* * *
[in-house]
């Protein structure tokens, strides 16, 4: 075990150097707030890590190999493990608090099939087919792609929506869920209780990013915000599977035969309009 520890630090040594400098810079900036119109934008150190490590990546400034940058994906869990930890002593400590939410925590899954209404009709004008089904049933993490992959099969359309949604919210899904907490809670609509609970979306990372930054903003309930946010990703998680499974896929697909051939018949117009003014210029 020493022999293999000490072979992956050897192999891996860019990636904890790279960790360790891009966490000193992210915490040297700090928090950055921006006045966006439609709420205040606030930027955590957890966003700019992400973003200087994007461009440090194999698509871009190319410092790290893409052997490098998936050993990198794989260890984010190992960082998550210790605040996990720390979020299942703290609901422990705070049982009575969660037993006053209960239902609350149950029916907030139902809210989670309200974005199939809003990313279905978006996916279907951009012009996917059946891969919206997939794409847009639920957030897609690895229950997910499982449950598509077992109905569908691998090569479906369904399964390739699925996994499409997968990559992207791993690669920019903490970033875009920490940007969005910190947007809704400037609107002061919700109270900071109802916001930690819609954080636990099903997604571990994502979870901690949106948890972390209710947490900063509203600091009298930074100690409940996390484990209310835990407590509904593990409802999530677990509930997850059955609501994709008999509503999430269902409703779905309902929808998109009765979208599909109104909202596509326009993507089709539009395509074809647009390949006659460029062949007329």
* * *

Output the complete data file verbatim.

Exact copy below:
[in-house]
């Protein structure tokens, strides 16, 4: 075990150097707030890590190999493990608090099939087919792609929506869920209780990013915000599977035969309009 520890630090040594400098810079900036119109934008150190490590990546400034940058994906869990930890002593400590939410925590899954209404009709004008089904049933993490992959099969359309949604919210899904907490809670609509609970979306990372930054903003309930946010990703998680499974896929697909051939018949117009003014210029 020493022999293999000490072979992956050897192999891996860019990636904890790279960790360790891009966490000193992210915490040297700090928090950055921006006045966006439609709420205040606030930027955590957890966003700019992400973003200087994007461009440090194999698509871009190319410092790290893409052997490098998936050993990198794989260890984010190992960082998550210790605040996990720390979020299942703290609901422990705070049982009575969660037993006053209960239902609350149950029916907030139902809210989670309200974005199939809003990313279905978006996916279907951009012009996917059946891969919206997939794409847009639920957030897609690895229950997910499982449950598509077992109905569908691998090569479906369904399964390739699925996994499409997968990559992207791993690669920019903490970033875009920490940007969005910190947007809704400037609107002061919700109270900071109802916001930690819609954080636990099903997604571990994502979870901690949106948890972390209710947490900063509203600091009298930074100690409940996390484990209310835990407590509904593990409802999530677990509930997850059955609501994709008999509503999430269902409703779905309902929808998109009765979208599909109104909202596509326009993507089709539009395509074809647009390949006659460029062949007329």